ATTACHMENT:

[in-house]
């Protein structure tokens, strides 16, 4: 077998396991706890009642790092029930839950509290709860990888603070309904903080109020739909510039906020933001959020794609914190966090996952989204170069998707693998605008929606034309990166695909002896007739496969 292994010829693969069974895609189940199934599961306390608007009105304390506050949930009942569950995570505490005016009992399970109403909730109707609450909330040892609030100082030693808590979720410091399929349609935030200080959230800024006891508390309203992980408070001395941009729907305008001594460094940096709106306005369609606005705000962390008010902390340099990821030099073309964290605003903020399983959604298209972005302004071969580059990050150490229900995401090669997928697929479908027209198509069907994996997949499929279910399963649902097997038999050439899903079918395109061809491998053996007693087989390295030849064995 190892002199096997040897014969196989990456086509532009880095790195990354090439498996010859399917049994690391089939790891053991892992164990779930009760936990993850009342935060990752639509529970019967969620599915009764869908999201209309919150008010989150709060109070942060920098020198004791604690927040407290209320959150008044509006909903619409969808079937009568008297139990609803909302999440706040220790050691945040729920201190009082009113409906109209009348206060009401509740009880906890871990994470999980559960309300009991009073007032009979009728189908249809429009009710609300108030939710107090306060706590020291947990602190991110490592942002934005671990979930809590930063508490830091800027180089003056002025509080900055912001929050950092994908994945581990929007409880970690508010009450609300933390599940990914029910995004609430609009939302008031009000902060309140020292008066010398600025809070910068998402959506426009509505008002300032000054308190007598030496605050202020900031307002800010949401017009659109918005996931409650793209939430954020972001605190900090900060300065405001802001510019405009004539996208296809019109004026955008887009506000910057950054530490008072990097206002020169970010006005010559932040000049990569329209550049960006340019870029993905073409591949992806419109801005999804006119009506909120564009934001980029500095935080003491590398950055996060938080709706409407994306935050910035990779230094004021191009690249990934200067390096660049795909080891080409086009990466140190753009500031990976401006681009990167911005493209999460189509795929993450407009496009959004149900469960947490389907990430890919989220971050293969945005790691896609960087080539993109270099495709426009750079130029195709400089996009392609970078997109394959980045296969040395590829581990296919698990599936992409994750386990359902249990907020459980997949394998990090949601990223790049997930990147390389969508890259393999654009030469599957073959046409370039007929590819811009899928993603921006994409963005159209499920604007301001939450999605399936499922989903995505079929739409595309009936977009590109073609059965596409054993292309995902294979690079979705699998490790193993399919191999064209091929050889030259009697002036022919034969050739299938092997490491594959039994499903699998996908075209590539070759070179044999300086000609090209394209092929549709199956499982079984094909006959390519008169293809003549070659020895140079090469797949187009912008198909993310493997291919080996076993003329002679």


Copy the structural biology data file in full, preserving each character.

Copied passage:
[in-house]
């Protein structure tokens, strides 16, 4: 077998396991706890009642790092029930839950509290709860990888603070309904903080109020739909510039906020933001959020794609914190966090996952989204170069998707693998605008929606034309990166695909002896007739496969 292994010829693969069974895609189940199934599961306390608007009105304390506050949930009942569950995570505490005016009992399970109403909730109707609450909330040892609030100082030693808590979720410091399929349609935030200080959230800024006891508390309203992980408070001395941009729907305008001594460094940096709106306005369609606005705000962390008010902390340099990821030099073309964290605003903020399983959604298209972005302004071969580059990050150490229900995401090669997928697929479908027209198509069907994996997949499929279910399963649902097997038999050439899903079918395109061809491998053996007693087989390295030849064995 190892002199096997040897014969196989990456086509532009880095790195990354090439498996010859399917049994690391089939790891053991892992164990779930009760936990993850009342935060990752639509529970019967969620599915009764869908999201209309919150008010989150709060109070942060920098020198004791604690927040407290209320959150008044509006909903619409969808079937009568008297139990609803909302999440706040220790050691945040729920201190009082009113409906109209009348206060009401509740009880906890871990994470999980559960309300009991009073007032009979009728189908249809429009009710609300108030939710107090306060706590020291947990602190991110490592942002934005671990979930809590930063508490830091800027180089003056002025509080900055912001929050950092994908994945581990929007409880970690508010009450609300933390599940990914029910995004609430609009939302008031009000902060309140020292008066010398600025809070910068998402959506426009509505008002300032000054308190007598030496605050202020900031307002800010949401017009659109918005996931409650793209939430954020972001605190900090900060300065405001802001510019405009004539996208296809019109004026955008887009506000910057950054530490008072990097206002020169970010006005010559932040000049990569329209550049960006340019870029993905073409591949992806419109801005999804006119009506909120564009934001980029500095935080003491590398950055996060938080709706409407994306935050910035990779230094004021191009690249990934200067390096660049795909080891080409086009990466140190753009500031990976401006681009990167911005493209999460189509795929993450407009496009959004149900469960947490389907990430890919989220971050293969945005790691896609960087080539993109270099495709426009750079130029195709400089996009392609970078997109394959980045296969040395590829581990296919698990599936992409994750386990359902249990907020459980997949394998990090949601990223790049997930990147390389969508890259393999654009030469599957073959046409370039007929590819811009899928993603921006994409963005159209499920604007301001939450999605399936499922989903995505079929739409595309009936977009590109073609059965596409054993292309995902294979690079979705699998490790193993399919191999064209091929050889030259009697002036022919034969050739299938092997490491594959039994499903699998996908075209590539070759070179044999300086000609090209394209092929549709199956499982079984094909006959390519008169293809003549070659020895140079090469797949187009912008198909993310493997291919080996076993003329002679």